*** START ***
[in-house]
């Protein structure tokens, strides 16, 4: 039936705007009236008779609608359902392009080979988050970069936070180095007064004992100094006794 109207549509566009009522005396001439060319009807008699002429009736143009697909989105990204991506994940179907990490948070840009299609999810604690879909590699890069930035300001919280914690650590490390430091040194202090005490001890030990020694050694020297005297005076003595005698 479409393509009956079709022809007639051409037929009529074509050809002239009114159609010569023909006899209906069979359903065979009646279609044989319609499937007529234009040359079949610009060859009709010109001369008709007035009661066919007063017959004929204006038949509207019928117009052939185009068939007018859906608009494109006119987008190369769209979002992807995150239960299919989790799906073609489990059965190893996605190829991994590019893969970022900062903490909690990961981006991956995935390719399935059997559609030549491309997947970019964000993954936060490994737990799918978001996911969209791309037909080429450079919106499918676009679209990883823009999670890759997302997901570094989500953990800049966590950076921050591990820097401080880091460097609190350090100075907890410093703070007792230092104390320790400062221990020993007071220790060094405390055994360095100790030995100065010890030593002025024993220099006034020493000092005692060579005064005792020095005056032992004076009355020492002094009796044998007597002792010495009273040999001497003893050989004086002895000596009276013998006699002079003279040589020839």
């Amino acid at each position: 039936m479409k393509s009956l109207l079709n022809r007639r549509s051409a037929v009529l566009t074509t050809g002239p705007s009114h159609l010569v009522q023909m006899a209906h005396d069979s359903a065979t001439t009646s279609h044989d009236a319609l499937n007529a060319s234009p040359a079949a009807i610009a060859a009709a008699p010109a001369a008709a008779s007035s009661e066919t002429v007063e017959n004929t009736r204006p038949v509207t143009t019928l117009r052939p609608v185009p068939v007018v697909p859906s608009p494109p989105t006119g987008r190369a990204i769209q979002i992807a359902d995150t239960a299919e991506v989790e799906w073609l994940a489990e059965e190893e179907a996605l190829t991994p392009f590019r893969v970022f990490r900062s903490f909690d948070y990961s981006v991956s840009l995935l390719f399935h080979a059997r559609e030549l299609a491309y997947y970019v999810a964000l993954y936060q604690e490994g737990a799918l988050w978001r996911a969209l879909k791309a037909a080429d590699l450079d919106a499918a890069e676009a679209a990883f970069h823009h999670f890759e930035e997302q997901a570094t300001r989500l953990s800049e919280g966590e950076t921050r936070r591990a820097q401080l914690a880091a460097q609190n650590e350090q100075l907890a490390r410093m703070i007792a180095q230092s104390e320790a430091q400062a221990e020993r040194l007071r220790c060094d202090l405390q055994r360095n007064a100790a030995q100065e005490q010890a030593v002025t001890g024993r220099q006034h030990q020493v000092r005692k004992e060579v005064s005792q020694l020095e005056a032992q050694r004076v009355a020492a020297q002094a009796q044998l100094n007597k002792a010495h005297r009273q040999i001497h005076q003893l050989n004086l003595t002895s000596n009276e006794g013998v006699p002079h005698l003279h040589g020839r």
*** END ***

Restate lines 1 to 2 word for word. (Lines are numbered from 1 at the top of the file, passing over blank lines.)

[in-house]
């Protein structure tokens, strides 16, 4: 039936705007009236008779609608359902392009080979988050970069936070180095007064004992100094006794 109207549509566009009522005396001439060319009807008699002429009736143009697909989105990204991506994940179907990490948070840009299609999810604690879909590699890069930035300001919280914690650590490390430091040194202090005490001890030990020694050694020297005297005076003595005698 479409393509009956079709022809007639051409037929009529074509050809002239009114159609010569023909006899209906069979359903065979009646279609044989319609499937007529234009040359079949610009060859009709010109001369008709007035009661066919007063017959004929204006038949509207019928117009052939185009068939007018859906608009494109006119987008190369769209979002992807995150239960299919989790799906073609489990059965190893996605190829991994590019893969970022900062903490909690990961981006991956995935390719399935059997559609030549491309997947970019964000993954936060490994737990799918978001996911969209791309037909080429450079919106499918676009679209990883823009999670890759997302997901570094989500953990800049966590950076921050591990820097401080880091460097609190350090100075907890410093703070007792230092104390320790400062221990020993007071220790060094405390055994360095100790030995100065010890030593002025024993220099006034020493000092005692060579005064005792020095005056032992004076009355020492002094009796044998007597002792010495009273040999001497003893050989004086002895000596009276013998006699002079003279040589020839």